on Jan 18, 2011 at 9:18 am
Today, the Court will hear oral argument in Stern v. Marshall, which Lyle Denniston of this blog has described as a â€œlong-running legal soap opera, fit in some ways for daytime television yet involving serious questions of law.â€ As Lyle explains, Stern v. Marshall will require the Court to interpret the Bankruptcy Code of 1984 and the federal judiciaryâ€™s Article III powers, to â€œsort out some, but not all, of the complex questionsâ€ in the protracted battle between the estates of E. Pierce Marshall and Vickie Lynn Marshall (better known as Anna Nicole Smith). The Associated Press touches upon the basic facts of the case, while The Daily Caller delves into the issue at more depth. Lanny J. Davis and David B. Rivkin, Jr., writing for The Hillâ€™s Pundits Blog, celebrate the â€œpurple momentâ€ offered by the case, explaining how the issue has brought together a â€œstrange-bedfellows coalition of liberals, conservatives, and independents.â€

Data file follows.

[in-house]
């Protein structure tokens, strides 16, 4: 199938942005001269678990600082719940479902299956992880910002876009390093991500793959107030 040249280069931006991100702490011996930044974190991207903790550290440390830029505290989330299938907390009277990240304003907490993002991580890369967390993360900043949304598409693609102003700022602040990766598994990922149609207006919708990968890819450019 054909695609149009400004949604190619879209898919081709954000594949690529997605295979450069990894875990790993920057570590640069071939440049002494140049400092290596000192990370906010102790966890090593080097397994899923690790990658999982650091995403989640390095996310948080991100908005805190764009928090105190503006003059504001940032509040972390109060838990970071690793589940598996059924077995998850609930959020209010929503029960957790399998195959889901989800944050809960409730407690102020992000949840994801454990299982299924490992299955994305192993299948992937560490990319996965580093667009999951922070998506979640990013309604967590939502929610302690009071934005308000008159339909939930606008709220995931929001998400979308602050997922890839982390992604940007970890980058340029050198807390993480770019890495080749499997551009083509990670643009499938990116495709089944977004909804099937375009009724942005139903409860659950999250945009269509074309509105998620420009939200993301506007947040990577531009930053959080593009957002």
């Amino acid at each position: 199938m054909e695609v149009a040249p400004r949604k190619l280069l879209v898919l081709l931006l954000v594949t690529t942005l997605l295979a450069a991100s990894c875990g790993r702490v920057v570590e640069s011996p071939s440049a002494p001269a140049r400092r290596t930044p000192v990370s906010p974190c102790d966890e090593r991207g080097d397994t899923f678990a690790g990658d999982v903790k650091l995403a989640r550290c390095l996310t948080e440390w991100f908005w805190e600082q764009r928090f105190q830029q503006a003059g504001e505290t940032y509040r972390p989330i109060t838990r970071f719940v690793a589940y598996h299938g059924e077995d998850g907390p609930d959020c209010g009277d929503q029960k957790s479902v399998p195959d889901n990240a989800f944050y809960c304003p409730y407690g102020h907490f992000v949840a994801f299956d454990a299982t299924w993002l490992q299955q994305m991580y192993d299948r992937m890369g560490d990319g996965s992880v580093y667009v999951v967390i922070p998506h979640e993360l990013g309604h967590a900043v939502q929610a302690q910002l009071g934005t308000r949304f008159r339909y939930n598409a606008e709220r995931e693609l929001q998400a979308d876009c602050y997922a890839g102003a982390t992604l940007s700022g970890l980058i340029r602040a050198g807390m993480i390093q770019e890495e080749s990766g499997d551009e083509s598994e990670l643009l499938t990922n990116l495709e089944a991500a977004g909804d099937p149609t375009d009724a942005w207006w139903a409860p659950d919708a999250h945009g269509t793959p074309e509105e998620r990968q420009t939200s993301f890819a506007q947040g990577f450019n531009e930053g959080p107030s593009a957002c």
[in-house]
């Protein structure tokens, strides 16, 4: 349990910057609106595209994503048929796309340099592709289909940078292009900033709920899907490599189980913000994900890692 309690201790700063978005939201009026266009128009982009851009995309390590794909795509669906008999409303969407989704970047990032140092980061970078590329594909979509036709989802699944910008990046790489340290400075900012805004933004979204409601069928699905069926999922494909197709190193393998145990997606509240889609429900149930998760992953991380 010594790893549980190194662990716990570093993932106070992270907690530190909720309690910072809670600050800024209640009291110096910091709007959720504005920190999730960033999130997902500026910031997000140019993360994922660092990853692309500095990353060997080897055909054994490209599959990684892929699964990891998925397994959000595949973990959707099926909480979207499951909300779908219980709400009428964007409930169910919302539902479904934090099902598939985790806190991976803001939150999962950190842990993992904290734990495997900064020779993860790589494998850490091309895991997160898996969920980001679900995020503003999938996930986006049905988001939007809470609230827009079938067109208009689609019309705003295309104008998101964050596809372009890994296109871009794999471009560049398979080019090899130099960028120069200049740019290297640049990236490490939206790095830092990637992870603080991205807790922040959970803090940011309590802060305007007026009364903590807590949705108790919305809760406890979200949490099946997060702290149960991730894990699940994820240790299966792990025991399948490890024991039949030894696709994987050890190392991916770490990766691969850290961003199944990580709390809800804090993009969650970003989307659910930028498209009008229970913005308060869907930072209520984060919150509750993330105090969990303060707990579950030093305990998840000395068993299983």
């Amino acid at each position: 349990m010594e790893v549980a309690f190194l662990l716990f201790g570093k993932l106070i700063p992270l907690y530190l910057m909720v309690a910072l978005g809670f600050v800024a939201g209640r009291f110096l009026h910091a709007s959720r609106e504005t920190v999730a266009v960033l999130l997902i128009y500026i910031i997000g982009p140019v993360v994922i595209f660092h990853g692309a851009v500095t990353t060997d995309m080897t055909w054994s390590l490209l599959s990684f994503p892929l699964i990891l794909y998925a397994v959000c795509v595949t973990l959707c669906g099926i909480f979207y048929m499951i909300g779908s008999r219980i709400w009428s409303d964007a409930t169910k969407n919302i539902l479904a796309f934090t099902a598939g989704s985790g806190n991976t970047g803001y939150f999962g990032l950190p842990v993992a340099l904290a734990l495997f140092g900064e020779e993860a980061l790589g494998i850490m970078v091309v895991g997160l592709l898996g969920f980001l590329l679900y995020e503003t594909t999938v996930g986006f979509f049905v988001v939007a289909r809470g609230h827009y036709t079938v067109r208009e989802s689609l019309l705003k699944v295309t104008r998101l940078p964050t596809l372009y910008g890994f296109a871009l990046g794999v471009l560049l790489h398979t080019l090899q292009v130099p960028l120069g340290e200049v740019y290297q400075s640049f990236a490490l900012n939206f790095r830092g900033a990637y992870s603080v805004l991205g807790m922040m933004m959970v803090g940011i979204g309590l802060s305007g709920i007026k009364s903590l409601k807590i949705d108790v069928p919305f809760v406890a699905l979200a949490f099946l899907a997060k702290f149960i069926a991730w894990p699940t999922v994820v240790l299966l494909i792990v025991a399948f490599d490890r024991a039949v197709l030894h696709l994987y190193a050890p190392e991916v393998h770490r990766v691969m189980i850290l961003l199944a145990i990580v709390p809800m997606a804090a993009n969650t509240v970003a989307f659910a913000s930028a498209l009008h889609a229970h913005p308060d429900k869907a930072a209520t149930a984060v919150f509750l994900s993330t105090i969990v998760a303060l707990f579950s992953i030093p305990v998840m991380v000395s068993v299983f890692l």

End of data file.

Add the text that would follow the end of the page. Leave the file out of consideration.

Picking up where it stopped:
The Court is also scheduled to hear oral argument in two other cases, Smith v. Bayer Corp. and The Boeing Company v. United States (consolidated withÂ General Dynamics Corp. v. United States). Joan Biskupic has a detailed report on the latter in USA Today, calling the paired cases a â€œrare chanceâ€ for the Justices to consider the dimensions of the state-secrets privilege. Lyle Denniston of this blog notes that the Court has not examined the full scope of the doctrine — which allows the government to â€œshort-circuitâ€ a lawsuit because of national security concerns â€“ since 1953. The Wall Street Journal and the Christian Science Monitor also discuss the case, while the editorial board of the Washington Post argues that the Court should â€œtake this opportunity to refine its earlier pronouncements on state secrets that have led lower court judges to err too much in the government’s favor.â€
And finally, this morning the Court will release orders from its January 14 Conference (our list of â€œPetitions to Watchâ€ is available here).
- At the Washington Post, Robert Barnes clarifies that the Justices are not, in fact, laughing at advocates who appear before them.
- At his Jost on Justice blog, Ken Jost opines that although â€œthree female justices represent an advance for women,â€ the conservative majority on the Court has â€œshown no special awareness of the history of discrimination against women in law and society.â€